Canadians’ optimism in the country’s economic prospects fell to its lowest in two years as the European debt crisis and concerns about the U.S. recovery dent consumer confidence, according to a poll by Nanos Research.
The proportion of Canadians who predict a stronger economy in the next six months fell to 16 percent from 29 percent in June, according to Nanos’s quarterly economic survey. The share of Canadians who see a weaker economy rose to 38.9 percent from 23.6 percent. The Nanos Expectations Index, which also includes perceptions related to home prices, fell to 104.1 in the third quarter, the lowest since 2009.
The data suggest months of gridlock and brinkmanship between President Barack Obama and Congressional Republicans has hurt confidence, and European leaders’ inability to resolve that continent’s debt crisis may lead to lower spending in Canada, said Nik Nanos, president of the Ottawa-based agency.
“One cannot underestimate the psychological impact of continuing negative news in terms of political gridlock in the U.S. and economic uncertainty in Europe,” Nanos said. “These two forces have created a chill effect among consumers in Canada and have contributed to a further erosion of Canadian consumer confidence.”
Nanos’s findings support a Bank of Canada survey of executives released yesterday that found the least optimism about future sales growth since the beginning of 2009, with signs of weak global demand leading companies to curb hiring and investment plans.
Global Recession Risk
In recent weeks, Prime Minister Stephen Harper and Finance Minister Jim Flaherty have both raised the possibility that the global economy risks falling into recession if European leaders fail to solve their debt crisis. Flaherty, in a speech yesterday in Dublin, said time is running out for Europe before the crisis spreads.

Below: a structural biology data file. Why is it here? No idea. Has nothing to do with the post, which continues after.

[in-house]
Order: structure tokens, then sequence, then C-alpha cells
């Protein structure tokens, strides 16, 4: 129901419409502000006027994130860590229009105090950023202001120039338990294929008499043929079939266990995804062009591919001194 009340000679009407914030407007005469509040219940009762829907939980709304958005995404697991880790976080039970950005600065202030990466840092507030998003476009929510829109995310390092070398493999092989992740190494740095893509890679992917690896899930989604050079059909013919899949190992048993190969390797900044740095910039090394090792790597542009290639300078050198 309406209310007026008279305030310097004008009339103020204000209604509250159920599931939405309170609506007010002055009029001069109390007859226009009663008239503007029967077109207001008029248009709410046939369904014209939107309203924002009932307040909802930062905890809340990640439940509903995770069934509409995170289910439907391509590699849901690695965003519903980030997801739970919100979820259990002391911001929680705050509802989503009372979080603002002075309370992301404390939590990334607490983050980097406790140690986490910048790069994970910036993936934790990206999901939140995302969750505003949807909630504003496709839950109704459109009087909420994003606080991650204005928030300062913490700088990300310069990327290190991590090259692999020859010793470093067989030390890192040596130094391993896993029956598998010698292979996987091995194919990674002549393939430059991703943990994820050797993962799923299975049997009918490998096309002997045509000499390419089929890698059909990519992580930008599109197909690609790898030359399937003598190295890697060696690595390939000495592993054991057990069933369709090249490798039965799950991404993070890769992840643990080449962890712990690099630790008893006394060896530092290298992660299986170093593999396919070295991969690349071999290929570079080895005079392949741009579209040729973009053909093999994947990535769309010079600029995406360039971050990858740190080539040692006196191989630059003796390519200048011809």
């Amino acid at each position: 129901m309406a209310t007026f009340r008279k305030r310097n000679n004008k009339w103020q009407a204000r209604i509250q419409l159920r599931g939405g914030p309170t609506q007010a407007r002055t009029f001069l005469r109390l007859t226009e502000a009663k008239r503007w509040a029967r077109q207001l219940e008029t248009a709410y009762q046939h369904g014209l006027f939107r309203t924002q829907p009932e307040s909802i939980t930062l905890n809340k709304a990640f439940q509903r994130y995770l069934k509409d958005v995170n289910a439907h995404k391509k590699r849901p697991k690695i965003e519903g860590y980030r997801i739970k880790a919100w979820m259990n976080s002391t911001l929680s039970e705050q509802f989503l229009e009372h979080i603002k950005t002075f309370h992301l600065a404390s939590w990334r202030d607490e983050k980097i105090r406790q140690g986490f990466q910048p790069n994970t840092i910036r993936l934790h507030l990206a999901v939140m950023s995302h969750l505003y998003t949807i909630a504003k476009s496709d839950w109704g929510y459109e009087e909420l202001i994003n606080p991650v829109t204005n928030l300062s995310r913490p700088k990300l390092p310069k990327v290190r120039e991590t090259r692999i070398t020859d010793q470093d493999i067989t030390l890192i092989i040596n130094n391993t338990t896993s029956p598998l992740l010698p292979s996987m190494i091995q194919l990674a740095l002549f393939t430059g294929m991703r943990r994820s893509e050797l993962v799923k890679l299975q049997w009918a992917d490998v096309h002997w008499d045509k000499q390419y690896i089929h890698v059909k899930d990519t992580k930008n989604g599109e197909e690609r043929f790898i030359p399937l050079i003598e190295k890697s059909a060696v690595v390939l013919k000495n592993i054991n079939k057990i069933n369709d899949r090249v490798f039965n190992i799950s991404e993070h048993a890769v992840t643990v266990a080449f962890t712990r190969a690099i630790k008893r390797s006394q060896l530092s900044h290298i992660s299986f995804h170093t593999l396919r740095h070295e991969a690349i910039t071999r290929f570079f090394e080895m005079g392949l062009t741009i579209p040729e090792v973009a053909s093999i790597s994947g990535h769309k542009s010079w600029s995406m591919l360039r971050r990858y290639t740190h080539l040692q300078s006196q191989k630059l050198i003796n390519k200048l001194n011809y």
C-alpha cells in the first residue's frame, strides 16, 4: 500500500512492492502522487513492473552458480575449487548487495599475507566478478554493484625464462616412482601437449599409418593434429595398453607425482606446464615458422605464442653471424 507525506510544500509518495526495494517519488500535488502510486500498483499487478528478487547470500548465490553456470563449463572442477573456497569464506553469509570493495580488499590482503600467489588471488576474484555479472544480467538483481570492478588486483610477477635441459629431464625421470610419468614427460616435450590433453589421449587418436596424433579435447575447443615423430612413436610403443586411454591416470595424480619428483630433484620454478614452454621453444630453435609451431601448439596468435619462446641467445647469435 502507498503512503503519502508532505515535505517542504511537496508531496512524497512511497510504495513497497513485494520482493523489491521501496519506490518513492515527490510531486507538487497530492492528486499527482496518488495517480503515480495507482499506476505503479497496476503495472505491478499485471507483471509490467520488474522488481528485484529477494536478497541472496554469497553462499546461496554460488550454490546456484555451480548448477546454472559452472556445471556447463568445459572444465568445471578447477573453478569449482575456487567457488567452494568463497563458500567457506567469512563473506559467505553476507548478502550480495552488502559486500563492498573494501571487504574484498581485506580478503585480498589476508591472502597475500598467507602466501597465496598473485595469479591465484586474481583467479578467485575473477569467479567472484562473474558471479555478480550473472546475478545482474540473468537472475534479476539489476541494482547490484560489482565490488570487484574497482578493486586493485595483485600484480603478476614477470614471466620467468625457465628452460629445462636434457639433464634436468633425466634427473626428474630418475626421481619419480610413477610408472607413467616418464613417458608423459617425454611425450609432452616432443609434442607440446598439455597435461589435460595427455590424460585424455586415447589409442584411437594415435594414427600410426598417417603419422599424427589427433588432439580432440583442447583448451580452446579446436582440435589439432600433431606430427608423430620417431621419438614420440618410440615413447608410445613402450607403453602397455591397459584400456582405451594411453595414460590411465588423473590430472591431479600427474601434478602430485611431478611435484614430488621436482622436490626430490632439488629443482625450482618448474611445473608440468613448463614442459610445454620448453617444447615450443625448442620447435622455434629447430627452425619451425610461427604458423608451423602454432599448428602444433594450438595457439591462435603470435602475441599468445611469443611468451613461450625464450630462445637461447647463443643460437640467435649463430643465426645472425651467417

“This is the world’s most immediate and pressing problem,” Flaherty said.
In an interview with CBC television recorded Oct. 13, Bank of Canada Governor Mark Carney said the global economy will take “years to fix.”
While consumer optimism is waning, the Nanos poll found the state of household finances in Canada has been largely unchanged. The share of Canadians who say their personal finances have improved over the past year rose to 21.4 percent from 17.9 percent in June according to the poll, while 72.4 percent of Canadians said their jobs are secure, little changed from the previous survey in June.
The Nanos Pocketbook Index, based on questions related to personal finances and job security, rose to 105.9 in the third quarter, from 104.9 three months earlier.
No Personal Impact
“At this point, although confidence is declining, Canadians have not registered an impact on their personal financial wellbeing,” Nanos said.
The Nanos Economic Mood Index, a composite of the pocketbook index and expectations index, fell to 105.1 in the third quarter, from 113.
The Nanos poll of 1,209 Canadians was taken between September 25 and Oct. 2, and has a margin of error of 2.8 percentage points.
To contact the reporter on this story: Theophilos Argitis in Ottawa at firstname.lastname@example.org.